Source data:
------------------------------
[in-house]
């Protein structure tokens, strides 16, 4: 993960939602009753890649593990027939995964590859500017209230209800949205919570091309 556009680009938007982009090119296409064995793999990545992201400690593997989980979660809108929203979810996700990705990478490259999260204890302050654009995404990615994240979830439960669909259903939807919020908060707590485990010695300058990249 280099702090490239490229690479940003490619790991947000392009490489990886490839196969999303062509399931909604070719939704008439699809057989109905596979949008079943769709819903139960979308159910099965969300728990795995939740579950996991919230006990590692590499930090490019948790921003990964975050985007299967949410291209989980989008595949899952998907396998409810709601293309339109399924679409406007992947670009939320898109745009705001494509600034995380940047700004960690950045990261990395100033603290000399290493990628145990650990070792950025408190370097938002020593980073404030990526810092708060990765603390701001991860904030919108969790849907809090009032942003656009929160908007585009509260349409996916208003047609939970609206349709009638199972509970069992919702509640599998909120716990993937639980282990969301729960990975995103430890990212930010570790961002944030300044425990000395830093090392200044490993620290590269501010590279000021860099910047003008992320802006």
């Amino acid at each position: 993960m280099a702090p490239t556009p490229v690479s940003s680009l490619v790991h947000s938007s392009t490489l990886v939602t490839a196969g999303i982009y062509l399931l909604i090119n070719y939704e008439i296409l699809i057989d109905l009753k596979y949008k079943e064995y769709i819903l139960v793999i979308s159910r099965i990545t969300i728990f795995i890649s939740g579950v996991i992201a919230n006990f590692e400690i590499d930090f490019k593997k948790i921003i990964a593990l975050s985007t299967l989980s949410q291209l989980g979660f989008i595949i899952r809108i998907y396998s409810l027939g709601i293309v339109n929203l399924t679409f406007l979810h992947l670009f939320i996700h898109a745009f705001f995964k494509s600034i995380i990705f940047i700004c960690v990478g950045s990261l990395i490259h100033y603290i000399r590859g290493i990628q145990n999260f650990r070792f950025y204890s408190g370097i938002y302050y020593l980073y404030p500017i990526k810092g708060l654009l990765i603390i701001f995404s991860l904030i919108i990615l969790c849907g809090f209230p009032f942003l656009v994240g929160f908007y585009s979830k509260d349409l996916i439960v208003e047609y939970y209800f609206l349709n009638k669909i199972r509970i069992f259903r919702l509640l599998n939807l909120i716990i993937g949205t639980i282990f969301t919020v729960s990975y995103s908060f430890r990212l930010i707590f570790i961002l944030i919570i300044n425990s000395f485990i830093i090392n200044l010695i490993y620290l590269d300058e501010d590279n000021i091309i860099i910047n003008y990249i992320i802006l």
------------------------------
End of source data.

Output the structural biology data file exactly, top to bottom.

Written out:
[in-house]
């Protein structure tokens, strides 16, 4: 993960939602009753890649593990027939995964590859500017209230209800949205919570091309 556009680009938007982009090119296409064995793999990545992201400690593997989980979660809108929203979810996700990705990478490259999260204890302050654009995404990615994240979830439960669909259903939807919020908060707590485990010695300058990249 280099702090490239490229690479940003490619790991947000392009490489990886490839196969999303062509399931909604070719939704008439699809057989109905596979949008079943769709819903139960979308159910099965969300728990795995939740579950996991919230006990590692590499930090490019948790921003990964975050985007299967949410291209989980989008595949899952998907396998409810709601293309339109399924679409406007992947670009939320898109745009705001494509600034995380940047700004960690950045990261990395100033603290000399290493990628145990650990070792950025408190370097938002020593980073404030990526810092708060990765603390701001991860904030919108969790849907809090009032942003656009929160908007585009509260349409996916208003047609939970609206349709009638199972509970069992919702509640599998909120716990993937639980282990969301729960990975995103430890990212930010570790961002944030300044425990000395830093090392200044490993620290590269501010590279000021860099910047003008992320802006």
């Amino acid at each position: 993960m280099a702090p490239t556009p490229v690479s940003s680009l490619v790991h947000s938007s392009t490489l990886v939602t490839a196969g999303i982009y062509l399931l909604i090119n070719y939704e008439i296409l699809i057989d109905l009753k596979y949008k079943e064995y769709i819903l139960v793999i979308s159910r099965i990545t969300i728990f795995i890649s939740g579950v996991i992201a919230n006990f590692e400690i590499d930090f490019k593997k948790i921003i990964a593990l975050s985007t299967l989980s949410q291209l989980g979660f989008i595949i899952r809108i998907y396998s409810l027939g709601i293309v339109n929203l399924t679409f406007l979810h992947l670009f939320i996700h898109a745009f705001f995964k494509s600034i995380i990705f940047i700004c960690v990478g950045s990261l990395i490259h100033y603290i000399r590859g290493i990628q145990n999260f650990r070792f950025y204890s408190g370097i938002y302050y020593l980073y404030p500017i990526k810092g708060l654009l990765i603390i701001f995404s991860l904030i919108i990615l969790c849907g809090f209230p009032f942003l656009v994240g929160f908007y585009s979830k509260d349409l996916i439960v208003e047609y939970y209800f609206l349709n009638k669909i199972r509970i069992f259903r919702l509640l599998n939807l909120i716990i993937g949205t639980i282990f969301t919020v729960s990975y995103s908060f430890r990212l930010i707590f570790i961002l944030i919570i300044n425990s000395f485990i830093i090392n200044l010695i490993y620290l590269d300058e501010d590279n000021i091309i860099i910047n003008y990249i992320i802006l």